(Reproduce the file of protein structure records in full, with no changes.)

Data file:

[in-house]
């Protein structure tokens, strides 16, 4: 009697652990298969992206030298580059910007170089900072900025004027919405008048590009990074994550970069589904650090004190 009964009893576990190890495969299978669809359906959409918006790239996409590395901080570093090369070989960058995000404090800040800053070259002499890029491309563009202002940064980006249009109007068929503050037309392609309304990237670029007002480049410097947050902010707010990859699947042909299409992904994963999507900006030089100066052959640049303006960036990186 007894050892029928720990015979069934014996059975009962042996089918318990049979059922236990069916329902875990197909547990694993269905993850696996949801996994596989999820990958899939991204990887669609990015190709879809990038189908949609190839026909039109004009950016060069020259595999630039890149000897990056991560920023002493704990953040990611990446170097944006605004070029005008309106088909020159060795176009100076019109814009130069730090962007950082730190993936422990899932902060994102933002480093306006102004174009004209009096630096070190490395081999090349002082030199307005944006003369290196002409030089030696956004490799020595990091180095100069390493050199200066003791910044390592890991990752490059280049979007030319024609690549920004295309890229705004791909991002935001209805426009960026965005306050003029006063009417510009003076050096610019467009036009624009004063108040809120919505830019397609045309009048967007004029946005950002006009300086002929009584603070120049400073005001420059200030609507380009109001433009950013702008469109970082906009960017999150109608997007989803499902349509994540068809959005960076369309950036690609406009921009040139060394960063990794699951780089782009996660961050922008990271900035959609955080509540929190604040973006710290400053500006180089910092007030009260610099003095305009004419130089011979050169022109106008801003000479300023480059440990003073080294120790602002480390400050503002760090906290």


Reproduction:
[in-house]
């Protein structure tokens, strides 16, 4: 009697652990298969992206030298580059910007170089900072900025004027919405008048590009990074994550970069589904650090004190 009964009893576990190890495969299978669809359906959409918006790239996409590395901080570093090369070989960058995000404090800040800053070259002499890029491309563009202002940064980006249009109007068929503050037309392609309304990237670029007002480049410097947050902010707010990859699947042909299409992904994963999507900006030089100066052959640049303006960036990186 007894050892029928720990015979069934014996059975009962042996089918318990049979059922236990069916329902875990197909547990694993269905993850696996949801996994596989999820990958899939991204990887669609990015190709879809990038189908949609190839026909039109004009950016060069020259595999630039890149000897990056991560920023002493704990953040990611990446170097944006605004070029005008309106088909020159060795176009100076019109814009130069730090962007950082730190993936422990899932902060994102933002480093306006102004174009004209009096630096070190490395081999090349002082030199307005944006003369290196002409030089030696956004490799020595990091180095100069390493050199200066003791910044390592890991990752490059280049979007030319024609690549920004295309890229705004791909991002935001209805426009960026965005306050003029006063009417510009003076050096610019467009036009624009004063108040809120919505830019397609045309009048967007004029946005950002006009300086002929009584603070120049400073005001420059200030609507380009109001433009950013702008469109970082906009960017999150109608997007989803499902349509994540068809959005960076369309950036690609406009921009040139060394960063990794699951780089782009996660961050922008990271900035959609955080509540929190604040973006710290400053500006180089910092007030009260610099003095305009004419130089011979050169022109106008801003000479300023480059440990003073080294120790602002480390400050503002760090906290």